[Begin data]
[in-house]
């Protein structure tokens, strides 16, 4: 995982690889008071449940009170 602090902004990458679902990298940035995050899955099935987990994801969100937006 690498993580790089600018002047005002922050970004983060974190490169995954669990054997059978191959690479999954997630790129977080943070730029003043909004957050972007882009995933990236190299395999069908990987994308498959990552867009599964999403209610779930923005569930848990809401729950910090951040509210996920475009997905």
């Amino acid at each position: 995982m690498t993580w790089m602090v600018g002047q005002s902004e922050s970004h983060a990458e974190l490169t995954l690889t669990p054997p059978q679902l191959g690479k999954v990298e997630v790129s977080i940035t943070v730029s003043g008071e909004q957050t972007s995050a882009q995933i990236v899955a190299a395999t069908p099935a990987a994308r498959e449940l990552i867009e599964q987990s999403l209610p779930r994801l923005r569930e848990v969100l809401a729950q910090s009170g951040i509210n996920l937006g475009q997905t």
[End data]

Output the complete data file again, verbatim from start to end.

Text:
[in-house]
């Protein structure tokens, strides 16, 4: 995982690889008071449940009170 602090902004990458679902990298940035995050899955099935987990994801969100937006 690498993580790089600018002047005002922050970004983060974190490169995954669990054997059978191959690479999954997630790129977080943070730029003043909004957050972007882009995933990236190299395999069908990987994308498959990552867009599964999403209610779930923005569930848990809401729950910090951040509210996920475009997905």
């Amino acid at each position: 995982m690498t993580w790089m602090v600018g002047q005002s902004e922050s970004h983060a990458e974190l490169t995954l690889t669990p054997p059978q679902l191959g690479k999954v990298e997630v790129s977080i940035t943070v730029s003043g008071e909004q957050t972007s995050a882009q995933i990236v899955a190299a395999t069908p099935a990987a994308r498959e449940l990552i867009e599964q987990s999403l209610p779930r994801l923005r569930e848990v969100l809401a729950q910090s009170g951040i509210n996920l937006g475009q997905t």